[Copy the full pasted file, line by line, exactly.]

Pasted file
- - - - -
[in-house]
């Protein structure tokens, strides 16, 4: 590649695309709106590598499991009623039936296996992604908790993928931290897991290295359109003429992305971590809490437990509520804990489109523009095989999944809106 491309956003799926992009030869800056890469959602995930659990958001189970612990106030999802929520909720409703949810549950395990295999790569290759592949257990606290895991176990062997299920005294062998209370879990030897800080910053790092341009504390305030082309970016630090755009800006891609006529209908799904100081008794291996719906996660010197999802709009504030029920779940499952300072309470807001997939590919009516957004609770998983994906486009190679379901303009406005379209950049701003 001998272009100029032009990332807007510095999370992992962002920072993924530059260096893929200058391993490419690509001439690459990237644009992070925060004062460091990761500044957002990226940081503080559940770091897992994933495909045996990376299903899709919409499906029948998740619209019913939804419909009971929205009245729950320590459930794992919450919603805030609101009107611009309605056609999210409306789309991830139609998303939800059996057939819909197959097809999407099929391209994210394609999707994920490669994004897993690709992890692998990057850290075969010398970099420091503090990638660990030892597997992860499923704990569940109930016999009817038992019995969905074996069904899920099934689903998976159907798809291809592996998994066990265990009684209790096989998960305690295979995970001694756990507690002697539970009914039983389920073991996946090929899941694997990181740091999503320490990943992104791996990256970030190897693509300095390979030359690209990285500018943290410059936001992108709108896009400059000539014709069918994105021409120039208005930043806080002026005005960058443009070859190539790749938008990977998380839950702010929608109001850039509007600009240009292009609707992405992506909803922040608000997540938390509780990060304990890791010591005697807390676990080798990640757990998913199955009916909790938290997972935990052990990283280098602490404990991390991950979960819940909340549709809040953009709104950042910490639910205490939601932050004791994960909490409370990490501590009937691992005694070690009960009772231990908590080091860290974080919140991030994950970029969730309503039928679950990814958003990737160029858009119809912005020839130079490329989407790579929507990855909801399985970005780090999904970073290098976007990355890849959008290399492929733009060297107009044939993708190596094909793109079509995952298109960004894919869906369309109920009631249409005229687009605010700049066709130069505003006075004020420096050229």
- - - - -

[in-house]
């Protein structure tokens, strides 16, 4: 590649695309709106590598499991009623039936296996992604908790993928931290897991290295359109003429992305971590809490437990509520804990489109523009095989999944809106 491309956003799926992009030869800056890469959602995930659990958001189970612990106030999802929520909720409703949810549950395990295999790569290759592949257990606290895991176990062997299920005294062998209370879990030897800080910053790092341009504390305030082309970016630090755009800006891609006529209908799904100081008794291996719906996660010197999802709009504030029920779940499952300072309470807001997939590919009516957004609770998983994906486009190679379901303009406005379209950049701003 001998272009100029032009990332807007510095999370992992962002920072993924530059260096893929200058391993490419690509001439690459990237644009992070925060004062460091990761500044957002990226940081503080559940770091897992994933495909045996990376299903899709919409499906029948998740619209019913939804419909009971929205009245729950320590459930794992919450919603805030609101009107611009309605056609999210409306789309991830139609998303939800059996057939819909197959097809999407099929391209994210394609999707994920490669994004897993690709992890692998990057850290075969010398970099420091503090990638660990030892597997992860499923704990569940109930016999009817038992019995969905074996069904899920099934689903998976159907798809291809592996998994066990265990009684209790096989998960305690295979995970001694756990507690002697539970009914039983389920073991996946090929899941694997990181740091999503320490990943992104791996990256970030190897693509300095390979030359690209990285500018943290410059936001992108709108896009400059000539014709069918994105021409120039208005930043806080002026005005960058443009070859190539790749938008990977998380839950702010929608109001850039509007600009240009292009609707992405992506909803922040608000997540938390509780990060304990890791010591005697807390676990080798990640757990998913199955009916909790938290997972935990052990990283280098602490404990991390991950979960819940909340549709809040953009709104950042910490639910205490939601932050004791994960909490409370990490501590009937691992005694070690009960009772231990908590080091860290974080919140991030994950970029969730309503039928679950990814958003990737160029858009119809912005020839130079490329989407790579929507990855909801399985970005780090999904970073290098976007990355890849959008290399492929733009060297107009044939993708190596094909793109079509995952298109960004894919869906369309109920009631249409005229687009605010700049066709130069505003006075004020420096050229």